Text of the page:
To make the sale, VARs need to offer demonstrable cost and productivity benefits. As wireless fulfills its promise as a primary mode of access instead of the second or third option, that means the bar has been raised in terms of adaptability and overall cost of ownership, says David Confalonieri, vice president of marketing at Extricom, which develops 802.11a/b/g wireless LAN technologies for enterprises. When you scale wireless, you have to do it easily and efficiently, and with less cost, complexity and risk than the alternative wired approach.
Meanwhile, helping the ROI model along is the fact that IT shops are starting to see wired equipment come off depreciation after a 2002-2003 enterprise buying spree. We may be at an inflection point, says Confalonieri. Something thats three years old is ancient in wireless technology terms.
While productivity and consolidation gains are nice, these alone do not make the business case for scaling the WLAN. What really does are the applications, says Ben Gibson, director of wireless and mobility marketing at Cisco Systems Inc., which has 3 million APs in service today. For instance, location-based services, such as inventory-tracking via tagged devices, can help partners make a business case around an ROI model. Gibson says inventory applications offer a 25-percent-to-30-percent reduction in IT asset loss.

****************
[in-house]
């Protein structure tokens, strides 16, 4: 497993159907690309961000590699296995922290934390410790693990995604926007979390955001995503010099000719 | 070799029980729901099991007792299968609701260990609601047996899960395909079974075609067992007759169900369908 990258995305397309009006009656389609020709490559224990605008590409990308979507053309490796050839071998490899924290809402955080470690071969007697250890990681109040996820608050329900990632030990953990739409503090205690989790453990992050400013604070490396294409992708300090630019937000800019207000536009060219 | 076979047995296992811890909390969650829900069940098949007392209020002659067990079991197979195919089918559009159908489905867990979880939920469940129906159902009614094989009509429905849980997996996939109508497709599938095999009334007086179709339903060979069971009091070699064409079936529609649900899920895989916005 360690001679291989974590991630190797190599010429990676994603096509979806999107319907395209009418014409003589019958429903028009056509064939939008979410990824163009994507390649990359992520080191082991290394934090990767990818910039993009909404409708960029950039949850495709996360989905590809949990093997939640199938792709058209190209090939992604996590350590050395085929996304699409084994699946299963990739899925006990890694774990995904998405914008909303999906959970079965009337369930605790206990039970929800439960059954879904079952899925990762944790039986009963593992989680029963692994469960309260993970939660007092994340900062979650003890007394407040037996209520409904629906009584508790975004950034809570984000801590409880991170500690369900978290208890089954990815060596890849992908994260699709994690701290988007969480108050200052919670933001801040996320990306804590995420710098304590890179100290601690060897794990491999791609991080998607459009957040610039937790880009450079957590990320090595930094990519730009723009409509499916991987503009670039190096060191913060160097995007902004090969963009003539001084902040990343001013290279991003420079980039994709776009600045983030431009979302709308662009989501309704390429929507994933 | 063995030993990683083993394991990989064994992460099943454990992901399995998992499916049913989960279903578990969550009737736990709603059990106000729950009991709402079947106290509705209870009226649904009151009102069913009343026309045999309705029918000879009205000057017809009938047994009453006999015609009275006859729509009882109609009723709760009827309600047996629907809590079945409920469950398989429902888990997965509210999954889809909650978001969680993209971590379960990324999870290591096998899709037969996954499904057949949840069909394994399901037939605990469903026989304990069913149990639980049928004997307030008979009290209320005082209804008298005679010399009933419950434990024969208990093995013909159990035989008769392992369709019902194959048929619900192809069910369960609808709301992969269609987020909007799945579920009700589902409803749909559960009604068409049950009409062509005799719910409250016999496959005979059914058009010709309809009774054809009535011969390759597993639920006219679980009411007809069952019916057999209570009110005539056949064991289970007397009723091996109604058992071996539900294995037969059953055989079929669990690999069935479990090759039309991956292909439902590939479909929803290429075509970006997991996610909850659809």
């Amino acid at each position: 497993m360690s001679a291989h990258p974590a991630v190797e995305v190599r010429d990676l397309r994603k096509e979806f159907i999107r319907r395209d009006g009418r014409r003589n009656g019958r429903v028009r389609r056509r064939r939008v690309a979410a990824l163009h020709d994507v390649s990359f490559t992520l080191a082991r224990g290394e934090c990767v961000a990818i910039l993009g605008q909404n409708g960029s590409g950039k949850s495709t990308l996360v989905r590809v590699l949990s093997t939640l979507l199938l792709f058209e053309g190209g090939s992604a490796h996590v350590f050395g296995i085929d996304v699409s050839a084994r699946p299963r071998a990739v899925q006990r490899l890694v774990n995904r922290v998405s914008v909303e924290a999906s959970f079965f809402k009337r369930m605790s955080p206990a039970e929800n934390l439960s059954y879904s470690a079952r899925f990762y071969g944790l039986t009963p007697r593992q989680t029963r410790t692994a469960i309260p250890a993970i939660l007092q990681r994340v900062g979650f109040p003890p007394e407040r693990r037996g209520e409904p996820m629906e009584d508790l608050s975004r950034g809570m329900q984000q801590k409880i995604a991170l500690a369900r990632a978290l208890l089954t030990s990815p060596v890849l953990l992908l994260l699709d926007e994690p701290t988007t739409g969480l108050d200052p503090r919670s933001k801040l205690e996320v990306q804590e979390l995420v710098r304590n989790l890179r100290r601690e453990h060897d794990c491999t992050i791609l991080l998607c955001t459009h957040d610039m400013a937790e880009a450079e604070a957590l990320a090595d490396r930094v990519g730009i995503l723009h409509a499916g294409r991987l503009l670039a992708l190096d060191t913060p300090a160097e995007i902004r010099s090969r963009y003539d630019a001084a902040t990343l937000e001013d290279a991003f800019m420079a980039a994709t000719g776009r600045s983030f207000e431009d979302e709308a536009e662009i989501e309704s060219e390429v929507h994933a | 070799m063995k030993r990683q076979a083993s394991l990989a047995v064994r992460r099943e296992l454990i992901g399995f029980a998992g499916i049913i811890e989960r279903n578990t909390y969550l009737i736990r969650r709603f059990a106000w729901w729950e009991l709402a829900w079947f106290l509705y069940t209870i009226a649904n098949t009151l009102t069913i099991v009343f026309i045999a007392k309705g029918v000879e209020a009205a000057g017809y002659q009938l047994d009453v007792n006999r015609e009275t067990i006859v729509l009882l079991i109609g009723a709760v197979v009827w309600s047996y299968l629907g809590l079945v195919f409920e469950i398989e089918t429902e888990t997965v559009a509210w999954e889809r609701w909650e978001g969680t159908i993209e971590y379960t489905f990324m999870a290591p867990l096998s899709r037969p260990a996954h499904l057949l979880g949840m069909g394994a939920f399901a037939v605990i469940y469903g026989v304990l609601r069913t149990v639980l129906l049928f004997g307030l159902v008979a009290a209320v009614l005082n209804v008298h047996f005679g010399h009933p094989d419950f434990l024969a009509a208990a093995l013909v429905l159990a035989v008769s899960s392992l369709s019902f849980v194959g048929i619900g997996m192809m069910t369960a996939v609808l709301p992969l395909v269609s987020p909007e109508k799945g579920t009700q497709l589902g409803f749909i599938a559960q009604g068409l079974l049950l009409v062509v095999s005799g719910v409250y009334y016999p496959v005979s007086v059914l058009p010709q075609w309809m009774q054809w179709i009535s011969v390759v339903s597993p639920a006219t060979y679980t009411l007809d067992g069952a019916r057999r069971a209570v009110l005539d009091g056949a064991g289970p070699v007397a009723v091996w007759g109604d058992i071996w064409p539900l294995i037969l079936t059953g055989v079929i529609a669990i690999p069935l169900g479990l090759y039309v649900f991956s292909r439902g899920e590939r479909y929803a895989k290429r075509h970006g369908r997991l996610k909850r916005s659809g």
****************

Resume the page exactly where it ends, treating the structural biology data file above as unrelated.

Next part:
Businesses are looking more and more at real-time applications, such as voice, along with data mobility, says Gibson. There are a host of new Wi-Fi-enabled devices beyond the PC, from dual-mode devices to things customized for health care.
Meanwhile, enterprises want to future-proof their investments in the face of the device explosion. Were seeing technology creep, so RFID integration and support for other wired technologies is coming into WLAN equipment now, and thats something businesses really want to prepare for, says Chris McGugan, senior director of marketing for the wireless infrastructure division at Symbol Technologies Inc. Dual-mode devices are the tip of the iceberg. Its not just nomadic workers with laptops anymore. So the question becomes, do I want more wired infrastructure that will possibly become obsolete, or continue with a wireless overlay?